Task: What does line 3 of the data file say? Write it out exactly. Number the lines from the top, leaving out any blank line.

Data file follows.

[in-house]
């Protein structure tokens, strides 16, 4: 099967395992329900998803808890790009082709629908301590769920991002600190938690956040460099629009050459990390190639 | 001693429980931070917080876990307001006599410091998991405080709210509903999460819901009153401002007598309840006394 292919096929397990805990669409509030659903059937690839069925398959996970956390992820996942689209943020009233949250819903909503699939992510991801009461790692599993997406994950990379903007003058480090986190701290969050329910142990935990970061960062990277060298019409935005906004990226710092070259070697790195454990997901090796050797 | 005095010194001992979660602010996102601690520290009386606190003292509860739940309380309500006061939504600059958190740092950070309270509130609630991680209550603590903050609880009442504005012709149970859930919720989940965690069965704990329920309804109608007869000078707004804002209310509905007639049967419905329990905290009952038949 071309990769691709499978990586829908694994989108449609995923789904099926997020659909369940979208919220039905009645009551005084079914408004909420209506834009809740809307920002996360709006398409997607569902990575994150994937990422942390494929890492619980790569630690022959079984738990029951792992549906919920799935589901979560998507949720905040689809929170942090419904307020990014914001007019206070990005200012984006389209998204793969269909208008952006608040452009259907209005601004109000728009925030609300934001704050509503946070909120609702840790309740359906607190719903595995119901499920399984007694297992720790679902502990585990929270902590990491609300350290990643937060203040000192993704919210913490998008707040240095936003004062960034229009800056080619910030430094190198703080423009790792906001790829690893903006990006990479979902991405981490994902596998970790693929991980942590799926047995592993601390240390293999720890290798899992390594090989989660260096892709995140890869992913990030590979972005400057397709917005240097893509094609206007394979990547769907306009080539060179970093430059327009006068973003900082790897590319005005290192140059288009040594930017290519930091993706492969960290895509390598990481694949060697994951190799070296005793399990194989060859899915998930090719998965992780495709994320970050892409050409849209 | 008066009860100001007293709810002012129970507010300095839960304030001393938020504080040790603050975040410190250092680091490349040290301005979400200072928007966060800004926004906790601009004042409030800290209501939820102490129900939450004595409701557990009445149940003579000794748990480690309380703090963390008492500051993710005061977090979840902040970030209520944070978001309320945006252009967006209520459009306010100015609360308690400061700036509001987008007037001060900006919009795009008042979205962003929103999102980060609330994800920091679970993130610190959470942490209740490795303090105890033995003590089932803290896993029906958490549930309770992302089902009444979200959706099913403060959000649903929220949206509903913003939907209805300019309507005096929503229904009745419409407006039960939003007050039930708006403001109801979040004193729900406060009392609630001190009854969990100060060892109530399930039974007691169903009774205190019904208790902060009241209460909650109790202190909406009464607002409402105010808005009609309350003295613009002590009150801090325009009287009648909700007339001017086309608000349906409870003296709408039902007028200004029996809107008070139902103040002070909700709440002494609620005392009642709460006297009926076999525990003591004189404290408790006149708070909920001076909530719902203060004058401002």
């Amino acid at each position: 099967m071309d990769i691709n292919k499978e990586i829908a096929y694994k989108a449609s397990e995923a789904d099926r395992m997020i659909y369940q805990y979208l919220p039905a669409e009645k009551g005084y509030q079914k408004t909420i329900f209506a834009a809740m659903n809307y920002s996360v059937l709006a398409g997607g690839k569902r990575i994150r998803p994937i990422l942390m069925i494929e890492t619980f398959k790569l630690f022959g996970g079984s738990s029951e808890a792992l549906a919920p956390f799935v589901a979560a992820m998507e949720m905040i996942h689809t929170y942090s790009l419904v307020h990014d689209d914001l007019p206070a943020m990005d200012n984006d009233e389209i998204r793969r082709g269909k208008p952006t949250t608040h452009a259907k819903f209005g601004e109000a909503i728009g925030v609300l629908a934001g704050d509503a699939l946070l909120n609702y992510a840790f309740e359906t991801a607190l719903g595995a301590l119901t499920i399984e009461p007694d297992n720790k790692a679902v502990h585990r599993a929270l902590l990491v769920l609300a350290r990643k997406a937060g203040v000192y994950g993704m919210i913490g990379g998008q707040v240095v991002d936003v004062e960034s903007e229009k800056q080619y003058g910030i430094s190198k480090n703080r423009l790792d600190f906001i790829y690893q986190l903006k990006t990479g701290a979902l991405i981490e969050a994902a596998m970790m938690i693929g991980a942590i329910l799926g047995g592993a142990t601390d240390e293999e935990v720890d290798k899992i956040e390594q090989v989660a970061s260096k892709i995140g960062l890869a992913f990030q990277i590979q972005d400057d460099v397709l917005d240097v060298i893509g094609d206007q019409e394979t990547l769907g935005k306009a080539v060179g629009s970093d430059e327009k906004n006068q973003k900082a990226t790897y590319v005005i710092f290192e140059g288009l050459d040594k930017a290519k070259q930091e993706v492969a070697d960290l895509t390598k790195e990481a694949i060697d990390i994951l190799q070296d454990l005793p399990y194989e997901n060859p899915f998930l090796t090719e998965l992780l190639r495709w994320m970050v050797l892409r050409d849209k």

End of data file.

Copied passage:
């Amino acid at each position: 099967m071309d990769i691709n292919k499978e990586i829908a096929y694994k989108a449609s397990e995923a789904d099926r395992m997020i659909y369940q805990y979208l919220p039905a669409e009645k009551g005084y509030q079914k408004t909420i329900f209506a834009a809740m659903n809307y920002s996360v059937l709006a398409g997607g690839k569902r990575i994150r998803p994937i990422l942390m069925i494929e890492t619980f398959k790569l630690f022959g996970g079984s738990s029951e808890a792992l549906a919920p956390f799935v589901a979560a992820m998507e949720m905040i996942h689809t929170y942090s790009l419904v307020h990014d689209d914001l007019p206070a943020m990005d200012n984006d009233e389209i998204r793969r082709g269909k208008p952006t949250t608040h452009a259907k819903f209005g601004e109000a909503i728009g925030v609300l629908a934001g704050d509503a699939l946070l909120n609702y992510a840790f309740e359906t991801a607190l719903g595995a301590l119901t499920i399984e009461p007694d297992n720790k790692a679902v502990h585990r599993a929270l902590l990491v769920l609300a350290r990643k997406a937060g203040v000192y994950g993704m919210i913490g990379g998008q707040v240095v991002d936003v004062e960034s903007e229009k800056q080619y003058g910030i430094s190198k480090n703080r423009l790792d600190f906001i790829y690893q986190l903006k990006t990479g701290a979902l991405i981490e969050a994902a596998m970790m938690i693929g991980a942590i329910l799926g047995g592993a142990t601390d240390e293999e935990v720890d290798k899992i956040e390594q090989v989660a970061s260096k892709i995140g960062l890869a992913f990030q990277i590979q972005d400057d460099v397709l917005d240097v060298i893509g094609d206007q019409e394979t990547l769907g935005k306009a080539v060179g629009s970093d430059e327009k906004n006068q973003k900082a990226t790897y590319v005005i710092f290192e140059g288009l050459d040594k930017a290519k070259q930091e993706v492969a070697d960290l895509t390598k790195e990481a694949i060697d990390i994951l190799q070296d454990l005793p399990y194989e997901n060859p899915f998930l090796t090719e998965l992780l190639r495709w994320m970050v050797l892409r050409d849209k």